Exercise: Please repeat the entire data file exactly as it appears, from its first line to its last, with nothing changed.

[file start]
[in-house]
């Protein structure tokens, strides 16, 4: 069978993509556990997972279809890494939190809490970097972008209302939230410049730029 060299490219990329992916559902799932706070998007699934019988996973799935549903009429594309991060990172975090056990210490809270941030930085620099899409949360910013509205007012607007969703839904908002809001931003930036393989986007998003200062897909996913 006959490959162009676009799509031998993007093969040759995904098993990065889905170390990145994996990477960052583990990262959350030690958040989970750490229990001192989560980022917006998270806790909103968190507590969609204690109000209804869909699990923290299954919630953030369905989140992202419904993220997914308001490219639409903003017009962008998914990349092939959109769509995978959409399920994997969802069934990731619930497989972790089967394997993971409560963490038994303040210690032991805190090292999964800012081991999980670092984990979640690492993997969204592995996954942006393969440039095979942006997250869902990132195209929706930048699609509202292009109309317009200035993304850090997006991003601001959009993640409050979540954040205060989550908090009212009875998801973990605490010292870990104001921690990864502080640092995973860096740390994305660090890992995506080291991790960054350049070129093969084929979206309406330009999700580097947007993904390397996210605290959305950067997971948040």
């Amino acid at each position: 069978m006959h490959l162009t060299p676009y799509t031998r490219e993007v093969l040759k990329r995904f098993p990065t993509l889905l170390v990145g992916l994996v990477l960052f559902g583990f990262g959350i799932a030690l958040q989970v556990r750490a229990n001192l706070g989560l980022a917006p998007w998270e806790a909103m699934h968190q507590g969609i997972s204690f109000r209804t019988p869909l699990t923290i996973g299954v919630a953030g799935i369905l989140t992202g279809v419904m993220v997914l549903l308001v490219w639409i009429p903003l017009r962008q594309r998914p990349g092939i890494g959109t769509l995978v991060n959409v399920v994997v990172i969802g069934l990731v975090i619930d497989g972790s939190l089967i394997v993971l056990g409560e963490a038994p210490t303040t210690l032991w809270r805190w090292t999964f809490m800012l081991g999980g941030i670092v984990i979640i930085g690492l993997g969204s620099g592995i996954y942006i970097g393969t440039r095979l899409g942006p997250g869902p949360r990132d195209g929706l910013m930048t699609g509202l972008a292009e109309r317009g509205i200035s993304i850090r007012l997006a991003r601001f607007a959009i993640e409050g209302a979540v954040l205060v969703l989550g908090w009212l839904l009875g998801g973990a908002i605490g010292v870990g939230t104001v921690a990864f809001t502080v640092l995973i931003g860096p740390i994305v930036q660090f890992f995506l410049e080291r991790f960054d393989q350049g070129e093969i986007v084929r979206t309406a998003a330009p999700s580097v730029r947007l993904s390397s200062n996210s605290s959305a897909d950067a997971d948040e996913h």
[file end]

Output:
[in-house]
């Protein structure tokens, strides 16, 4: 069978993509556990997972279809890494939190809490970097972008209302939230410049730029 060299490219990329992916559902799932706070998007699934019988996973799935549903009429594309991060990172975090056990210490809270941030930085620099899409949360910013509205007012607007969703839904908002809001931003930036393989986007998003200062897909996913 006959490959162009676009799509031998993007093969040759995904098993990065889905170390990145994996990477960052583990990262959350030690958040989970750490229990001192989560980022917006998270806790909103968190507590969609204690109000209804869909699990923290299954919630953030369905989140992202419904993220997914308001490219639409903003017009962008998914990349092939959109769509995978959409399920994997969802069934990731619930497989972790089967394997993971409560963490038994303040210690032991805190090292999964800012081991999980670092984990979640690492993997969204592995996954942006393969440039095979942006997250869902990132195209929706930048699609509202292009109309317009200035993304850090997006991003601001959009993640409050979540954040205060989550908090009212009875998801973990605490010292870990104001921690990864502080640092995973860096740390994305660090890992995506080291991790960054350049070129093969084929979206309406330009999700580097947007993904390397996210605290959305950067997971948040």
């Amino acid at each position: 069978m006959h490959l162009t060299p676009y799509t031998r490219e993007v093969l040759k990329r995904f098993p990065t993509l889905l170390v990145g992916l994996v990477l960052f559902g583990f990262g959350i799932a030690l958040q989970v556990r750490a229990n001192l706070g989560l980022a917006p998007w998270e806790a909103m699934h968190q507590g969609i997972s204690f109000r209804t019988p869909l699990t923290i996973g299954v919630a953030g799935i369905l989140t992202g279809v419904m993220v997914l549903l308001v490219w639409i009429p903003l017009r962008q594309r998914p990349g092939i890494g959109t769509l995978v991060n959409v399920v994997v990172i969802g069934l990731v975090i619930d497989g972790s939190l089967i394997v993971l056990g409560e963490a038994p210490t303040t210690l032991w809270r805190w090292t999964f809490m800012l081991g999980g941030i670092v984990i979640i930085g690492l993997g969204s620099g592995i996954y942006i970097g393969t440039r095979l899409g942006p997250g869902p949360r990132d195209g929706l910013m930048t699609g509202l972008a292009e109309r317009g509205i200035s993304i850090r007012l997006a991003r601001f607007a959009i993640e409050g209302a979540v954040l205060v969703l989550g908090w009212l839904l009875g998801g973990a908002i605490g010292v870990g939230t104001v921690a990864f809001t502080v640092l995973i931003g860096p740390i994305v930036q660090f890992f995506l410049e080291r991790f960054d393989q350049g070129e093969i986007v084929r979206t309406a998003a330009p999700s580097v730029r947007l993904s390397s200062n996210s605290s959305a897909d950067a997971d948040e996913h």